24 June 2010

The Love Show.

Hole are coming to play Nashville in a few days, and I got to write about it in the Nashville Scene. You can read it here.

The one thing that I find kind of interesting is, well- what if she reads it? Ms. Love is not one to hold back, and I really wouldn't want to be on the shitlist of an artist I may very well be seeing in concert.

Who knows?

At the movies: Please Give.

Nicole Holofcener is one of the finest directors working today, hewing out a fascinating milieu of intelligent characters dealing with real social issues in a way that is never pedantic or dull. She has a gift for incisive writing and getting great performances out of her actors, as well as perennial star/artistic muse/Academy Award nominee Catherine Keener, who makes this film's Kate into one of the most complex and powerfully human characters in all of cinema this year.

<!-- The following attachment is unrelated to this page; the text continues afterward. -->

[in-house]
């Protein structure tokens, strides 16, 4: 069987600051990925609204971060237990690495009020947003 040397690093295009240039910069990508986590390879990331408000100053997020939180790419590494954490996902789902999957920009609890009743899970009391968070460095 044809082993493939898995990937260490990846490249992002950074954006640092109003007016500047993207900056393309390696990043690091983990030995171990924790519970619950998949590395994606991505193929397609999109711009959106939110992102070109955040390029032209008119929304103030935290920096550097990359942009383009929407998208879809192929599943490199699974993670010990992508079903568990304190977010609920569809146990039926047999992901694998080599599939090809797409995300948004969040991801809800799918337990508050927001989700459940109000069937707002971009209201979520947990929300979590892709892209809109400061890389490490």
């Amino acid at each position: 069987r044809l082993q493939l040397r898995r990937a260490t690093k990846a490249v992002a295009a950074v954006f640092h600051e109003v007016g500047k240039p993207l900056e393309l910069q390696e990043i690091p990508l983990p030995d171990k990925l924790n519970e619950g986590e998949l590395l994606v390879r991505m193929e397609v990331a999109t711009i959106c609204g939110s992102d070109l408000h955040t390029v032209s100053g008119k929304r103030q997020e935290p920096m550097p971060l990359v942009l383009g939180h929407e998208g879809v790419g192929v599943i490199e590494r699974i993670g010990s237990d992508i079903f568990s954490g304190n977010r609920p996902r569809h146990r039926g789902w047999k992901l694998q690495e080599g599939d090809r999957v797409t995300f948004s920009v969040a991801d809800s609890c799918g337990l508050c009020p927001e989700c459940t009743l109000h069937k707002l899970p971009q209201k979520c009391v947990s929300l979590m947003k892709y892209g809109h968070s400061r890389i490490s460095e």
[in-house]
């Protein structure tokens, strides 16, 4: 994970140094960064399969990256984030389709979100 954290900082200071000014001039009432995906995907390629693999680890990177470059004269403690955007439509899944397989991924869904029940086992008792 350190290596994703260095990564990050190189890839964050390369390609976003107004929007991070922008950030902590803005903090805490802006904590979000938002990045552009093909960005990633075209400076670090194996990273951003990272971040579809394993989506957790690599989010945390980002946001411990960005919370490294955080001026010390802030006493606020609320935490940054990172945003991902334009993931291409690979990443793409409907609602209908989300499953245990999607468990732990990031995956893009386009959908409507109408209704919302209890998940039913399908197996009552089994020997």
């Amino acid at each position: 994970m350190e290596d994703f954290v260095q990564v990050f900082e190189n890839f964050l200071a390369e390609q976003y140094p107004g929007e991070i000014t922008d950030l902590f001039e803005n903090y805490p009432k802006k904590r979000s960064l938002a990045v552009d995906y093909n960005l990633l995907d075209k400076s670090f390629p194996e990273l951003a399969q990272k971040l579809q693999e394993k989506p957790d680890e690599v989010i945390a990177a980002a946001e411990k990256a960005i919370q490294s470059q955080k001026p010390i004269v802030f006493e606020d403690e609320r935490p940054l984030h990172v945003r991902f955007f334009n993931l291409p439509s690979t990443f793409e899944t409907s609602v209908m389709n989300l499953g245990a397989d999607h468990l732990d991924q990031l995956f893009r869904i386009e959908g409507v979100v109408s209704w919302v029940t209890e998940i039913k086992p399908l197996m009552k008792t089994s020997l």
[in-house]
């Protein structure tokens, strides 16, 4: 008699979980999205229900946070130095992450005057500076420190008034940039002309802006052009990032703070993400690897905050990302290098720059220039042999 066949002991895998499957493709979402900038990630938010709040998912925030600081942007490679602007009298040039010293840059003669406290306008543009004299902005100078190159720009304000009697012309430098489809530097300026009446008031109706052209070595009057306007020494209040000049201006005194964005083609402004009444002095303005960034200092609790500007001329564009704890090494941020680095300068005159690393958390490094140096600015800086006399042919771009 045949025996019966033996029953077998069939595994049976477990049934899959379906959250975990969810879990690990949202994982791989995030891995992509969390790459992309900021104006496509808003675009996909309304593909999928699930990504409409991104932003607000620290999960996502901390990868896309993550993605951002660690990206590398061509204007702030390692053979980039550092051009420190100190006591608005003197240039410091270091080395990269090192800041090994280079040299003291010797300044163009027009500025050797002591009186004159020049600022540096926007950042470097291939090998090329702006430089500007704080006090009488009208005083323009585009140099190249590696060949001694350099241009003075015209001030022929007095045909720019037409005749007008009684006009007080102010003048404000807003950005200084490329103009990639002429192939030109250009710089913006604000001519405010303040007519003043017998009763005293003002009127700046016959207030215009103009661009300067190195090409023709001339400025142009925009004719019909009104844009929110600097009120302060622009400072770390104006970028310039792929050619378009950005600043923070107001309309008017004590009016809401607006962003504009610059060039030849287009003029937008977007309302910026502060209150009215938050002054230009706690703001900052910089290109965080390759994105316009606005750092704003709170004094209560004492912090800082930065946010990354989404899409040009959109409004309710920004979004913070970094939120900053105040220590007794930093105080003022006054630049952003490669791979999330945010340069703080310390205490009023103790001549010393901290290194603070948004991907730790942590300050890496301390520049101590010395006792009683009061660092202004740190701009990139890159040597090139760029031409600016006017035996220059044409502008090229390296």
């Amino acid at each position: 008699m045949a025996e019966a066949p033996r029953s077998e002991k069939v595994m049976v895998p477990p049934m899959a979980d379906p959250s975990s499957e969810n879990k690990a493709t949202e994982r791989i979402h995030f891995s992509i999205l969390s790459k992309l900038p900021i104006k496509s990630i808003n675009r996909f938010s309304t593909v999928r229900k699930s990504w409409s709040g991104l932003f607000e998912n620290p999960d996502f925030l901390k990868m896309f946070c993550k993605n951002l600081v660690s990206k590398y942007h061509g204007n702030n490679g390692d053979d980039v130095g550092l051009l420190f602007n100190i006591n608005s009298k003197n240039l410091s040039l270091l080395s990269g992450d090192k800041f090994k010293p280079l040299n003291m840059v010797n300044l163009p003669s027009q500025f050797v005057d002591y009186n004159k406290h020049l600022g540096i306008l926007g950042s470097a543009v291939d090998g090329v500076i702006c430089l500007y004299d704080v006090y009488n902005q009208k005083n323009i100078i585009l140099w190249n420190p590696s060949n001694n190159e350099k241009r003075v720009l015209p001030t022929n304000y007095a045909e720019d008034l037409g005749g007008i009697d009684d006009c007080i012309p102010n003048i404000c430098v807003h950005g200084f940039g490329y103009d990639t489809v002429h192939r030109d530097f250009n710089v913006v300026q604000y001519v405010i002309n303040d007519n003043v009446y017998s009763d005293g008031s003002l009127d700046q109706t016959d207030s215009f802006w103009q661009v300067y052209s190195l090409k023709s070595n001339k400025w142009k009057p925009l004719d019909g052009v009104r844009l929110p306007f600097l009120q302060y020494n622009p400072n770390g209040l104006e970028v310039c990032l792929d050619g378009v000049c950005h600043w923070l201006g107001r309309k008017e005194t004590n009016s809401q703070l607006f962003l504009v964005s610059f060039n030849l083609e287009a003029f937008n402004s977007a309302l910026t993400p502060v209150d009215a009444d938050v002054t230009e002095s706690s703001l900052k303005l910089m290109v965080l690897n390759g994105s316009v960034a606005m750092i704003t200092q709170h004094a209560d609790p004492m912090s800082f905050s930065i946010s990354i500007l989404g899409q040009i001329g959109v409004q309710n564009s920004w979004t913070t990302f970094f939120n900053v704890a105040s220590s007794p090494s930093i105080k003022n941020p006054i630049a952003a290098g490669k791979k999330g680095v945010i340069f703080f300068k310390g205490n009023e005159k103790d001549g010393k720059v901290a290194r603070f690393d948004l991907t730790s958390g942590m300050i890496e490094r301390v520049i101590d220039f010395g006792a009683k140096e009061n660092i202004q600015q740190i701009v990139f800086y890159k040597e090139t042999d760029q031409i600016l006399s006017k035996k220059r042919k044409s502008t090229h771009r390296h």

Following a triumphant premiere at Sundance earlier this year, Please Give has emerged as a testament to the joy to be found in smart, funny, and empathetic movies about real life, serving as another feather in Holofcener's cap.

Kate works with her husband, running a store which sells furniture salvaged from estates of the recently-deceased. Business is good, thriving even, but so is an innate sense of guilt that threatens her ability to relate to humanity in general.

Adding to this is her next-door neighbor, a foul-tempered old woman whose imminent death will allow Kate and her family to buy her apartment and expand their home. Kate is a moderately prosperous woman who desperately wants to find a way to give back, yet finds herself stymied by her own schizophrenic relationship with money.